ALEXIN, May 7, 1891.
The summer villa is all right. There are woods and the Oka: it is far away in the wilds, it is warm, nightingales sing, and so on. It is quiet and peaceful, and in bad weather it will be dull and depressing here. After travelling abroad, life at a summer villa seems a little mawkish. I feel as though I had been taken prisoner and put into a fortress. But I am contented all the same. In Moscow I received from the Society of Dramatic Authors not two hundred roubles, as I expected, but three hundred. It’s very kind on the part of fortune.
Well, my dear sir, I owe you, even if we adopt your reckoning, not less than eight hundred roubles. In June or July, when my money will be at the shop, I will write to Zandrok to send all that comes to me to you in Feodosia, and do not try and prevent me. I give you my word of honour that when I have paid my debts and settled with you, I’ll accept a loan of 2,000 from you. Do not imagine that it is disagreeable to me to be in your debt. I lend other people money, and so I feel I have the right to borrow money, but I am afraid of getting into difficulties and the habit of being in debt. You know I owe your firm a devilish lot.
There is a fine view from my window. Trains are continually passing. There is a bridge across the Oka.
ALEXIN, May 10, 1891.
Yes, you are right, my soul needs balsam. I should read now with pleasure, even with joy, something serious, not merely about myself but things in general. I pine for serious reading, and recent Russian criticism does not nourish but simply irritates me. I could read with enthusiasm something new about Pushkin or Tolstoy. That would be balsam for my idle mind.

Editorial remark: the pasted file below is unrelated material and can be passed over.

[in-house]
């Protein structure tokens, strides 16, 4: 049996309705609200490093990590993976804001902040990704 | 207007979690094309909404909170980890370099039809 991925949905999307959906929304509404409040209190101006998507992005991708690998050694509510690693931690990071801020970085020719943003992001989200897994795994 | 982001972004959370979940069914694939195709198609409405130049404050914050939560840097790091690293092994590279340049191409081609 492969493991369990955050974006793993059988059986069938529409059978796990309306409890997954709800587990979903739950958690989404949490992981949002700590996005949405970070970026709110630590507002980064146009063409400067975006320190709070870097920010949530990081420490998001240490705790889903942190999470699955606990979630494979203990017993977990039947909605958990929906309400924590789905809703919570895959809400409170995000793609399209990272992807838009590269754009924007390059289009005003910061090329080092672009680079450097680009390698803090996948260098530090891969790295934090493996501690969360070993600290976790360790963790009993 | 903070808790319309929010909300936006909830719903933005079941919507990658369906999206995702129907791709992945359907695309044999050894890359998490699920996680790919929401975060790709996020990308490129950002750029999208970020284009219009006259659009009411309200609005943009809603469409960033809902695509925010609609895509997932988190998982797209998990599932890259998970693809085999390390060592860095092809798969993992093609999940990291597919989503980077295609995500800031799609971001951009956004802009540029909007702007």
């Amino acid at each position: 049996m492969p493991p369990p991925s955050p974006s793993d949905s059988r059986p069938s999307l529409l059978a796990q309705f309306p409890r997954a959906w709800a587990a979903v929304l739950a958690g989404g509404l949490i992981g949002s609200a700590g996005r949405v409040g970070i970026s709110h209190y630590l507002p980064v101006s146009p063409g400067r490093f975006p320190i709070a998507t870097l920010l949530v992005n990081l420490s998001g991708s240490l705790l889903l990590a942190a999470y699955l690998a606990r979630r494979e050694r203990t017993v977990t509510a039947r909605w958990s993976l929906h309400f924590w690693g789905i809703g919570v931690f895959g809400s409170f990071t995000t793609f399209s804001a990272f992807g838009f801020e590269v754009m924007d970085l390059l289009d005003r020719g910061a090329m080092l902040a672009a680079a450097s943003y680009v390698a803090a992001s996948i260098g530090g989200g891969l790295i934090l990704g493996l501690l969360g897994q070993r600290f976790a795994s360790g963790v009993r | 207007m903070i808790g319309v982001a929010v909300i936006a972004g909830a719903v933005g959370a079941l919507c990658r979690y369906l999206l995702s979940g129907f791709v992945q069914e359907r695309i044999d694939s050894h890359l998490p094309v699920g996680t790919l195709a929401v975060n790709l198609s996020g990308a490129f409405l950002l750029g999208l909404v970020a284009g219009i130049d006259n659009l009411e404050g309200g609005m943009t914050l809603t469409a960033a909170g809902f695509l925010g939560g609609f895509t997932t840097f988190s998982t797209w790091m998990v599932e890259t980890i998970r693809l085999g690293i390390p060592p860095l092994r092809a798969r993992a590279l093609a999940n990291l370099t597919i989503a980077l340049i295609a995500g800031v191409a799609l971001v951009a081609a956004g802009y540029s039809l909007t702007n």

I am homesick for Venice and Florence too, and am ready to climb Vesuvius again; Bologna has been effaced from my memory and grown dim. As for Nice and Paris, when I recall them “I look on my life with loathing.”
In the last number of The Messenger of Foreign Literature there is a story by Ouida, translated from the English by our Mihail. Why don’t I know foreign languages? It seems to me I could translate magnificently. When I read anyone else’s translation I keep altering and transposing the words in my brain, and the result is something light, ethereal, like lacework.
On Mondays, Tuesdays, and Wednesdays I write my Sahalin book, on the other days, except Sunday, my novel, and on Sundays, short stories. I work with zest. The weather has been superb every day; the site of our summer villa is dry and healthy. There is a lot of woodland. There are a lot of fish and crayfish in the Oka. I see the trains and the steamers. Altogether if it were not for being somewhat cramped I should be very very much pleased with it.
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I don’t intend to get married. I should like to be a little bald old man sitting at a big table in a fine study. . . .
ALEXIN, May 13, 1891.
I am going to write you a Christmas story — that’s certain. Two, indeed, if you like. I sit and write and write . . .; at last I have set to work. I am only sorry that my cursed teeth are aching and my stomach is out of order.
I am a dilatory but productive author. By the time I am forty I shall have hundreds of volumes, so that I can open a bookshop with nothing but my own works. To have a lot of books and to have nothing else is a horrible disgrace.
My dear friend, haven’t you in your library Tagantsev’s “Criminal Law”? If you have, couldn’t you send it me? I would buy it, but I am now “a poor relation”— a beggar and as poor as Sidor’s goat. Would you telephone to your shop, too, to send me, on account of favours to come, two books: “The Laws relating to Exiles,” and “The Laws relating to Persons under Police Control.” Don’t imagine that I want to become a procurator; I want these works for my Sahalin book. I am going to direct my attack chiefly against life sentences, in which I see the root of all the evils; and against the laws dealing with exiles, which are fearfully out of date and contradictory.
Last updated Monday, December 22, 2014 at 10:49